Back Pain From Running
One of my areas of injury research for both Army and Navy aeromedical systems was preventing back pain from running. Disease Non-Battle Injuries (DNBI) from exercising in the gym and doing PT is a huge military issue - grounding far more personnel than combat casualty.
I ran several studies and found that overarching (hyperlordosis) is a major overlooked cause of lower back pain - some examples are shown in the post Prevent Back Surgery.
I developed a simple method for people with this kind of back pain to understand and reverse the cause of pain themselves, with simple repositioning to neutral spine instead of overarching. It was unexpected news to some groups who have been taught to overarch, and who deliberately tilt the backside far out in back for exercise. But it was welcome relief for my guys who liked to joke that they were my STRACguys - combat slang for 'stupid troops running around in circles.'
I wrote a little training manual that went through several improvements to become the book, The Ab Revolution™ No More Crunches No More Back Pain. The book has two parts. The first shows how to stop back pain during various standing activity in daily life, both non-active and active, including running. The second part gives ways to exercise core muscles in healthier ways.
Reader Ted found the book and put it to immediate use to stop years of disabling back pain and return to running. Ted wrote:
"I am 57 years old and have weighed 175-lbs for the last 10-years (which drives my doctor nuts). I discovered running in 1969, after gaining weight when I entered college. The track at the University was fenced in, so we'd slide under the fence to run it. I jogged for six years, then raced for another ten years. I wasn't a fast runner, but I hit the legendary ''Second Wind'' on many occasions - you feel like you could Run Forever.......No Time....No Distance.....Just You and the Road.........it is a Mystical Experience....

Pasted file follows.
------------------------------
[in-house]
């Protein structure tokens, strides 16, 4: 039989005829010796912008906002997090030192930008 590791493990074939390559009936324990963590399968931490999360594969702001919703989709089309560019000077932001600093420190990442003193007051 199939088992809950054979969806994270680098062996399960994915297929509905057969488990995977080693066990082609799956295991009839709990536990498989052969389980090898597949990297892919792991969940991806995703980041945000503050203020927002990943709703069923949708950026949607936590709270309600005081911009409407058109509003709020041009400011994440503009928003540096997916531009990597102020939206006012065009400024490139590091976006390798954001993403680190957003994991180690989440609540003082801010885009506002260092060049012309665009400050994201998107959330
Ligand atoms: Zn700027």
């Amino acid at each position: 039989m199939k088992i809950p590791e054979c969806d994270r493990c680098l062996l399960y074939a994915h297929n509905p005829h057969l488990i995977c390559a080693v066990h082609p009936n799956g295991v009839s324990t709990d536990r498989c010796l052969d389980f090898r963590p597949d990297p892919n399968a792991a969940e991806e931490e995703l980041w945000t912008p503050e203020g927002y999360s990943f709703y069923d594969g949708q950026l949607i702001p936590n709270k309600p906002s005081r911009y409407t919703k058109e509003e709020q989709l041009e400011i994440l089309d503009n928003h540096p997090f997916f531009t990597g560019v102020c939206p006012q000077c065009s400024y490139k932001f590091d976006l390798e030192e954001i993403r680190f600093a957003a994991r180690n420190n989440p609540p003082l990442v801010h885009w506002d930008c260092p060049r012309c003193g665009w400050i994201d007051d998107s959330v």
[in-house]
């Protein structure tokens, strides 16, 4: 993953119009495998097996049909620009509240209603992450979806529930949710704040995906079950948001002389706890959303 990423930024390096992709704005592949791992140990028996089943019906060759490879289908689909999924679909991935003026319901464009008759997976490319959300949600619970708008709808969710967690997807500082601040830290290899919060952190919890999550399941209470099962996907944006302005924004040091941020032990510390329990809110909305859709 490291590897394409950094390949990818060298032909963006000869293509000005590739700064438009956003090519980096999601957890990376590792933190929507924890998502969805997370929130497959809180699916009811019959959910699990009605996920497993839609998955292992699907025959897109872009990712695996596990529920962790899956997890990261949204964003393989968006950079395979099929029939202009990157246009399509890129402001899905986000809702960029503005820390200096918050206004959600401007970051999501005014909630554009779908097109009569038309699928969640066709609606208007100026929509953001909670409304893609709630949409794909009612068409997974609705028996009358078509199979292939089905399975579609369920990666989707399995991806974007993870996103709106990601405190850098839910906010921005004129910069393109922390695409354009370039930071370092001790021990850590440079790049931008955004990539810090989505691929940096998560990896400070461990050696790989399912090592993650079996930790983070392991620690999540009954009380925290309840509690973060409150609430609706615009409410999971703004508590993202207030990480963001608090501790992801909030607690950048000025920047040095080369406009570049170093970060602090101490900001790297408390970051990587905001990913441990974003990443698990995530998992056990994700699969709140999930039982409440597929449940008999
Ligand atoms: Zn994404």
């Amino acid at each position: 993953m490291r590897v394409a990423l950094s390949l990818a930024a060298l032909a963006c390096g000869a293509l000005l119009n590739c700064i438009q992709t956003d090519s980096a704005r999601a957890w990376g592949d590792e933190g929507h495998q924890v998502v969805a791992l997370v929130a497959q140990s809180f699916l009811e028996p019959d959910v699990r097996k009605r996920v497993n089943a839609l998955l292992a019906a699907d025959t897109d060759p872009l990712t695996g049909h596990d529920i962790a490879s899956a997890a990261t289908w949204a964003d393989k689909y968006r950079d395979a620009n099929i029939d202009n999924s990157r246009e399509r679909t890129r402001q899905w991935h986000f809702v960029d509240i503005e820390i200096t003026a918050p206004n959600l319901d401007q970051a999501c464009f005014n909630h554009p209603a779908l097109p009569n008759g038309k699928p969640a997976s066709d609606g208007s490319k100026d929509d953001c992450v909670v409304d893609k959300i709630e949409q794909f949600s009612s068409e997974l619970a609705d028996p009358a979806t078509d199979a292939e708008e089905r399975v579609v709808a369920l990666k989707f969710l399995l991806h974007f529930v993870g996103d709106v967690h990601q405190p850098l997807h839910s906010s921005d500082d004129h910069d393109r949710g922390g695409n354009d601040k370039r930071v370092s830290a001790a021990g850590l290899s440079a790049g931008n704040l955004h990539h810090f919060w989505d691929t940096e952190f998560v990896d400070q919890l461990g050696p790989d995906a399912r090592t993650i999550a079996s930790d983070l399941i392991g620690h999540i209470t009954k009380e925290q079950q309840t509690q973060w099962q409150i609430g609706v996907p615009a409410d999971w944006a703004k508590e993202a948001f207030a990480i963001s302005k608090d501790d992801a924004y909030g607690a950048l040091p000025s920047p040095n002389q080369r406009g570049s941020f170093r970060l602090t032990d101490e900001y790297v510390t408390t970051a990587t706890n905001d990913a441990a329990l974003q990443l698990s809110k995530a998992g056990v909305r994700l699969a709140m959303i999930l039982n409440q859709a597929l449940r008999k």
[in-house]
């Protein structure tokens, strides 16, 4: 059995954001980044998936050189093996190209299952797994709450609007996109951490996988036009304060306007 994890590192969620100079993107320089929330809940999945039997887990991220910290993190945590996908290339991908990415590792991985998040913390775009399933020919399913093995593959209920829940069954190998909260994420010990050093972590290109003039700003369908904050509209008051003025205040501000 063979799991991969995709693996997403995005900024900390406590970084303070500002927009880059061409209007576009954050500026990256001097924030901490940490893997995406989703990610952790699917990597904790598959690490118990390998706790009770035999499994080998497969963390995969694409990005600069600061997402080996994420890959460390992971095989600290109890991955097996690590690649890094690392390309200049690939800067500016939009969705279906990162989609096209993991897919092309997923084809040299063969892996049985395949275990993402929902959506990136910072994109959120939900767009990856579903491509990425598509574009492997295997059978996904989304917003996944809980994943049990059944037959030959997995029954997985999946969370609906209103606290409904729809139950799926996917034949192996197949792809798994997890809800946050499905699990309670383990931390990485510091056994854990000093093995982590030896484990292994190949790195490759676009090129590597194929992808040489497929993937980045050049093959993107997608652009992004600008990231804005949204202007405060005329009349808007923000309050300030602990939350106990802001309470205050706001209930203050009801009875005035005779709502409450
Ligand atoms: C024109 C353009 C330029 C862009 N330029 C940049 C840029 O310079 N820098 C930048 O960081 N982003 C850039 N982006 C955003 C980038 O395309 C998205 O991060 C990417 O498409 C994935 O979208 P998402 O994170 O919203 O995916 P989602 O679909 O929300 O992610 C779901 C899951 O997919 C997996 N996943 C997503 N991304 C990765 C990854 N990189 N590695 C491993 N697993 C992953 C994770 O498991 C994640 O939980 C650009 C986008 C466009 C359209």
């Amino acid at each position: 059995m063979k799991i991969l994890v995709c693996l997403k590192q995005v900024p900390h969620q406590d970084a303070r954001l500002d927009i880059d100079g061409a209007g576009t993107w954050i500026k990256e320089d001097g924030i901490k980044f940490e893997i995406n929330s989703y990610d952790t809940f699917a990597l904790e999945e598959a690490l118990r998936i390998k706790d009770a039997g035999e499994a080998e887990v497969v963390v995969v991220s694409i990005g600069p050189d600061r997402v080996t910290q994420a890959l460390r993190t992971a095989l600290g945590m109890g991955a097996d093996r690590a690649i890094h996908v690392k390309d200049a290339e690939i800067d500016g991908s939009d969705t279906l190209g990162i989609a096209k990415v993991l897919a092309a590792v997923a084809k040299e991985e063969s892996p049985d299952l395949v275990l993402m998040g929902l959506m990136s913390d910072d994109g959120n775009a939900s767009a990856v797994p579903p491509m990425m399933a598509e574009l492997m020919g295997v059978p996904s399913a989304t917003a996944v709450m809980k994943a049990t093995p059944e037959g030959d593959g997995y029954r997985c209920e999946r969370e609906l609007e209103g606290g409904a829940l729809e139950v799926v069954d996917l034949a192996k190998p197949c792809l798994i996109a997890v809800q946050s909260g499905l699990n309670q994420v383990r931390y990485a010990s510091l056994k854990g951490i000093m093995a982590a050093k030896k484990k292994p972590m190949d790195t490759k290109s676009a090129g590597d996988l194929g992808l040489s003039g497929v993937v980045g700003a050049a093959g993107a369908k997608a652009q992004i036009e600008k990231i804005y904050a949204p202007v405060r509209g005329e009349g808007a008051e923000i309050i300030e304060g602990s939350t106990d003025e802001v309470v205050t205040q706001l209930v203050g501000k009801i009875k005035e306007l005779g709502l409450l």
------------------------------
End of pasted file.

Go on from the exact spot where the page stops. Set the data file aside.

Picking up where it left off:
"I tore out my ankle ligaments in 1980, and had to rehab for a year 'til I could start running again. I have run carrying 2 1/2-lb hand weights for the last 22 years. In 1989, I tore my back. It hurt, then the pain subsided, but flared up every so often."
The only way Ted had then to "cure the pain" was to stop running. Ted continued:
"In 2005 I REALLY hurt it, went into spasms (my wife had taken me shopping for eight hours, and I still blame this on being taken shopping), and the pain made me look back fondly on the Ligament Tear of 1980. After that, it was an All the Time Thing. Running dropped to twice a week (if that) and the slightest thing would trigger a back spasm. I accidentally came upon Dr Bookspan's ''Ab Revolution'' and 'mistakenly' bought it as an exercise book. It's more of a Way of Life, just like running.
"I have been pain-free (amazing) for 12-weeks and counting. I have increased my running to 4-5 days a week. Not having my back killing me is more than I could have hoped for. I thought my running days were over, and I would have missed them.......A LOT.
"The funny part was, I had gotten so used to the pain, it took about three DAYS for me to realize it WASN'T hurting. I cannot recommend the techniques in this book enough to other runners, If you can do The Thing You Love, why WOULDN'T you try this?"
What specifically did Ted do to fix the pain? He writes:
"The two techniques (in the book) I got the results from were the Standing Beginning Crunch with the hands facing each other, and the Where is My Belt Pointing? technique."
Both of these techniques move the spine from the overly -arched position to neutral spine. A summary of the "hands" technique is on the post Innovation in Abdominal Muscles and the beltline pointing is shown in Using Abdominal Muscles is Not Tightening or Pressing Navel to Spine. More step-by-step instructions and photos are in the Ab Revolution manual.
I will ask Ted what's going on with his knee in the photo he sent for this post, and what we can do to fix that up next. I will cover more on back pain after running, and also hope to post some other interesting work I did on the military running chants called jody calls or jodies, and their effect on perceived exertion during running. Click the label military fitness, below, to see my work on this. Check back often for more.
Read success stories of these methods and send your own. Before asking questions, see if your answers are already here by clicking labels under posts, links in posts, archives at right, and The Fitness Fixer Index. Subscribe to The Fitness Fixer, click "updates via e-mail" (under trumpet) upper right.
For personal medical questions - Replies to Medical Questions. Limited Class spaces for personal feedback. Top students may apply for certification through DrBookspan.com/Academy. Learn more in Dr. Bookspan's Books.
Recent Blog Posts
Mar 09, 2010
New Healthy Employment Programs for Developmentally Disabled
Mar 04, 2010
Reader Uses Fitness Fixer Advice to Shovel Snow Painlessly and Beat Mother Nature
Mar 01, 2010
Lactic Acid Myths